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Greek Australian student wins prestigious European Language Award




15-year-old Lalor Secondary College student Anastasia Rigopoulos has recently been announced as the winner of the European Union Delegation to Australia award for her distinguished Greek language skills.

While having never been to Greece, Anastasia started learning Greek at an early age from her grandparents when they would take care of her. In primary school, at Lalor North, she was part of the bilingual program, to which she excelled in her Greek education.

In 2020 Anastasia topped her class and received the European Union Delegation to Australia award for excellence and a $200 Dymocks book voucher.

Speaking to the Delegation, Anastasia thanked her “amazing” teacher, Mrs Helen Ricco, for supporting her in her language education and making sure she was motivated during the COVID-19 lockdown.

“Since starting my Greek language journey, l have been privileged to have had the best Greek teachers to assist me in every way. The guidance and the support they have all shown me has always encouraged me to do the best l can!”

Speaking exclusively to The Greek Herald, Mrs Helen Ricco says she has been teaching Greek to Anastasia since she was in Year 7, seeing her excel in the language.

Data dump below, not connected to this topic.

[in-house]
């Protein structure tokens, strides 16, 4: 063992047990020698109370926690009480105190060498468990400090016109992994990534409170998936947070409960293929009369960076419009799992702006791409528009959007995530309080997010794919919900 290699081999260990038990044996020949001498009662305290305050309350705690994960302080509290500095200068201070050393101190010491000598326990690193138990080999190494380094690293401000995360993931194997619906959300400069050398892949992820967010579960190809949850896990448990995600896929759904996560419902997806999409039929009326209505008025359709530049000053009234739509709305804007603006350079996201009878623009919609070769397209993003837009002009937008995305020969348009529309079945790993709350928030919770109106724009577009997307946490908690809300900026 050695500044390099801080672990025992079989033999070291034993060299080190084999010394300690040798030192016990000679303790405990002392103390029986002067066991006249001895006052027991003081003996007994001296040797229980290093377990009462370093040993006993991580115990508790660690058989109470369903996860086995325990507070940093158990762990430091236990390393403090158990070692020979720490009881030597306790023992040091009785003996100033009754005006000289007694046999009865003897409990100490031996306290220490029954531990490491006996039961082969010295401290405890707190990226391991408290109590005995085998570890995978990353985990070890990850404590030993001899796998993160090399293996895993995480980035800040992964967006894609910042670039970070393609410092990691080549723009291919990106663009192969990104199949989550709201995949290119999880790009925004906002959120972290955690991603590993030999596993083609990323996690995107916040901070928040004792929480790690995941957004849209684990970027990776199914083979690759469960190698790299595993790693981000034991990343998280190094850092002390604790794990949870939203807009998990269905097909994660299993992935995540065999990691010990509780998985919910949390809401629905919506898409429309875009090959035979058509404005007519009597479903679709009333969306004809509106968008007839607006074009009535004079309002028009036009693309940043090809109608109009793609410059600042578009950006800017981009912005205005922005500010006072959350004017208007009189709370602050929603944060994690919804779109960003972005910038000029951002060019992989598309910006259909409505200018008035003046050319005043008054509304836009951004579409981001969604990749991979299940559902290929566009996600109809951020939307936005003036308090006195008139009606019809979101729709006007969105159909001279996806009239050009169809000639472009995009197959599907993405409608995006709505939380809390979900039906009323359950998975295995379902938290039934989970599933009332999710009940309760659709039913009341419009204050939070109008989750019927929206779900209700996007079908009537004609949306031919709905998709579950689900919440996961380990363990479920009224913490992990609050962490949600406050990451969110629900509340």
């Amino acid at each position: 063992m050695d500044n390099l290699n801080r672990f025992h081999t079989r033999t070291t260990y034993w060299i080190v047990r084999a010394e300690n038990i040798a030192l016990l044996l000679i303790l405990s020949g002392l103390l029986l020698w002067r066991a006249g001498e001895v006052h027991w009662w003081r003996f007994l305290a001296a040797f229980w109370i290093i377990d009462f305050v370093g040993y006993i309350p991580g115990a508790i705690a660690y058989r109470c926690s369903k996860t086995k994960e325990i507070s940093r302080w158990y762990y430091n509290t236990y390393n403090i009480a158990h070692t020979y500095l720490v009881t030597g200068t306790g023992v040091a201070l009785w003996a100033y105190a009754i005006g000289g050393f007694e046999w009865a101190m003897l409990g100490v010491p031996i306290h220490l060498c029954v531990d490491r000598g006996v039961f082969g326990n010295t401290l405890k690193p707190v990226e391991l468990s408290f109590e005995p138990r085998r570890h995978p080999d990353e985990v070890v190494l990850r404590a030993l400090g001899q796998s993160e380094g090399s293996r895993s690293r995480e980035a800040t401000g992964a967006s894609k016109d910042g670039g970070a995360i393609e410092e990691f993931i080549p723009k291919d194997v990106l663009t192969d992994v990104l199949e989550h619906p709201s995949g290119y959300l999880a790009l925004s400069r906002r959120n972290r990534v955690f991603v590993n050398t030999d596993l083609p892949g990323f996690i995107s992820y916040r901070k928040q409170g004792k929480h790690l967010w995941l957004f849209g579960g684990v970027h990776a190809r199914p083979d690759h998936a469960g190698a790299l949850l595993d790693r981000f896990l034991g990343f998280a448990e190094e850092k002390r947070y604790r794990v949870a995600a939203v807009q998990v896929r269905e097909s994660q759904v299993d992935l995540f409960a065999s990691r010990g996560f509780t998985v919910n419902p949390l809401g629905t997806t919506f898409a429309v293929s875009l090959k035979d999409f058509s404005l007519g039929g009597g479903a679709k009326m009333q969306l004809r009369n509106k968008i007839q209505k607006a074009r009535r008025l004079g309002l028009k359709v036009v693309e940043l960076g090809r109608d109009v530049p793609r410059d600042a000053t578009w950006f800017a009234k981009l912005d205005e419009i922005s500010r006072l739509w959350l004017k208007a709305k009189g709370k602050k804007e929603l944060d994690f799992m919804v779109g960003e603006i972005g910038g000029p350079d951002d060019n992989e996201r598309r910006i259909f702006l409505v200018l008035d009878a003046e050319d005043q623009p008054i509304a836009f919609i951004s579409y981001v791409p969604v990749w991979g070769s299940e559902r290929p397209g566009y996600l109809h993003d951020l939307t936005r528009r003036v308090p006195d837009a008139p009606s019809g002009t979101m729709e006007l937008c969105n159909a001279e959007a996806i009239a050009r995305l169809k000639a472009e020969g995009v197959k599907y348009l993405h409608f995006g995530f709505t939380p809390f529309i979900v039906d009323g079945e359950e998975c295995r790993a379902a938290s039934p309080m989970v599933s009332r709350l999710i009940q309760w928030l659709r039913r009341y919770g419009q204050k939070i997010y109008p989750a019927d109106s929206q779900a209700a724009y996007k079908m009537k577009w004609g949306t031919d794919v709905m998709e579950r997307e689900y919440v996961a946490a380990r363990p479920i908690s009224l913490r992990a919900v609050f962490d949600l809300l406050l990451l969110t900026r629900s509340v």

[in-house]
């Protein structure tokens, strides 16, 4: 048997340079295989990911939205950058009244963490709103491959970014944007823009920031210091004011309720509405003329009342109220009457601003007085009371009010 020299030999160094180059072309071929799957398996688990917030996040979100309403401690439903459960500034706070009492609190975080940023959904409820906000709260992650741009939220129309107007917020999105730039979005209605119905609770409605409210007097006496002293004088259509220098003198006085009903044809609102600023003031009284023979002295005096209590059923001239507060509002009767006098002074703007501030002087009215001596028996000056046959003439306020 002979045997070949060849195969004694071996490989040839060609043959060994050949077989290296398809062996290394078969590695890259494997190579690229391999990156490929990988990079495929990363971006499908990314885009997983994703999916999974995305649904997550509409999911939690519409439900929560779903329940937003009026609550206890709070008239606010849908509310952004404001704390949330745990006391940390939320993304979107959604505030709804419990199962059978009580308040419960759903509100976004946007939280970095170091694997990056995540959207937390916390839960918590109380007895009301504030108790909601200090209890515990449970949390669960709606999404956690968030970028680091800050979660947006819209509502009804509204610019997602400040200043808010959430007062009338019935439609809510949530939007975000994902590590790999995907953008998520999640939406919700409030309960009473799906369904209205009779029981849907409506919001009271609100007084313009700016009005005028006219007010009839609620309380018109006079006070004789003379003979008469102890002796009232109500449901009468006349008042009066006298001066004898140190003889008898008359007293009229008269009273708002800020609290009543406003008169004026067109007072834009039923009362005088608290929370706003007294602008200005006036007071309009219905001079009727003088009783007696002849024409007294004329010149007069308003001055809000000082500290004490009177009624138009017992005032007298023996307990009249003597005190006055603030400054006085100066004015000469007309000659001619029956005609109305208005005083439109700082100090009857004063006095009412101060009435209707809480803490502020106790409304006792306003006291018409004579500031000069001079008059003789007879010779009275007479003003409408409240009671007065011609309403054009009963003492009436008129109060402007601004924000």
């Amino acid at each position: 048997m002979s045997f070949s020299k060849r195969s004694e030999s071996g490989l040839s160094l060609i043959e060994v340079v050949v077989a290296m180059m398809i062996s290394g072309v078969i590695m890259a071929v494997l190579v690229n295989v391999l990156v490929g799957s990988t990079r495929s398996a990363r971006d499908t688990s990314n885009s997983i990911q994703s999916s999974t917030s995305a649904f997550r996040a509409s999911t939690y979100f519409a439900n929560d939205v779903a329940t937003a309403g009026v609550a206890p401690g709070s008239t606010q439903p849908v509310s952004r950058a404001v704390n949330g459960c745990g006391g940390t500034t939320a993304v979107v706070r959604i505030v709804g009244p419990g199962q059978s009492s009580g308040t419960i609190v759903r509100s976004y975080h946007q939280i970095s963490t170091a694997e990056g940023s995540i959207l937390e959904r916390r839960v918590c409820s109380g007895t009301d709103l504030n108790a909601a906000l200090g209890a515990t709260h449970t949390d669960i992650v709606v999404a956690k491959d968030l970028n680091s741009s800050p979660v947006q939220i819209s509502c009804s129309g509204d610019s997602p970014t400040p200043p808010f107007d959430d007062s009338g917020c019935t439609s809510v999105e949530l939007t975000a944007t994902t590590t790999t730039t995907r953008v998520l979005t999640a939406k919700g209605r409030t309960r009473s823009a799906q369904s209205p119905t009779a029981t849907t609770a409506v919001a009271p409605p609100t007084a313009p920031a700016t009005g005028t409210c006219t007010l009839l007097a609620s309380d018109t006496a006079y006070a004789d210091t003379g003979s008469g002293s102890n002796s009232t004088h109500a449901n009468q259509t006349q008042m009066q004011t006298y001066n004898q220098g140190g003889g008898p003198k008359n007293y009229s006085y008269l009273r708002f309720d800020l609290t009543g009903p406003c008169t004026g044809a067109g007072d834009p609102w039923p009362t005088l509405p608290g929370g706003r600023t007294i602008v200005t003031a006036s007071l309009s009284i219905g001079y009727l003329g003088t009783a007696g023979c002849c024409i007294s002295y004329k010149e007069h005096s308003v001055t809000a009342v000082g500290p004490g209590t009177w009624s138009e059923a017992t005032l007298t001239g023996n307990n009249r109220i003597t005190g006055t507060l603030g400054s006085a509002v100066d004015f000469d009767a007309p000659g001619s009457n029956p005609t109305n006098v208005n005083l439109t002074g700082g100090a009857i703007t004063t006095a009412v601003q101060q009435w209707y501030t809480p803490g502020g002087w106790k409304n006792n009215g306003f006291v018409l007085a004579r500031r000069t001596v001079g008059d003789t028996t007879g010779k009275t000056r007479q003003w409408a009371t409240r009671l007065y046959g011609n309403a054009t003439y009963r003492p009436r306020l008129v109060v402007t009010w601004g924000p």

“I am extremely proud of Anastasia’s achievement in Greek,” Mrs Ricco says to The Greek Herald.

“She began school as a shy student, uncomfortably reading and speaking out aloud in front of her fellow students.

“Anastasia overcame that barrier by showing resilience, patience, dedication and passion towards her learning the Greek language. She is very deserving of this award and I consider it an honour to have Anastasia in my class.”

Helen added that living in a multicultural society, it is important to “maintain and preserve the cultural significance of the Greek language along with other languages”.

“It is important to convey culture, beliefs and customs. It is also important to understand other cultures as they grow older and start interacting with people from other cultures.”

Mitsotakis holds teleconference with Greek-Australian children learning Greek with ‘Sta Ellinika’.

When 15-year-old Anastasia was asked what she loved most about Greek culture, she couldn’t pick merely one attribute.

“Everything about it is absolutely amazing: language, music, dancing, food, traditions and of course the history!”

Deputy Head of the European Union Delegation to Australia, Fabio Spadi says Europe is well-known for its rich cultural diversity.

“To help promote the learning of the EU’s official languages, and Greek is one of them, the European Union Delegation to Australia partners with schools and universities around the country,” Fabio Spadi says to The Greek Herald.

Dr Fabio Spadi with Monash University delegates. Photo: Monash University Facebook

“The language awards, which include a $200 Dymocks voucher, are presented to high school students excelling in their language studies. They are designed to recognise outstanding efforts and motivate students to continue with, or even take up, European language studies!”

“Schools that are interested, and don’t already receive funding to promote languages…are invited to contact us if they would like to get involved.”

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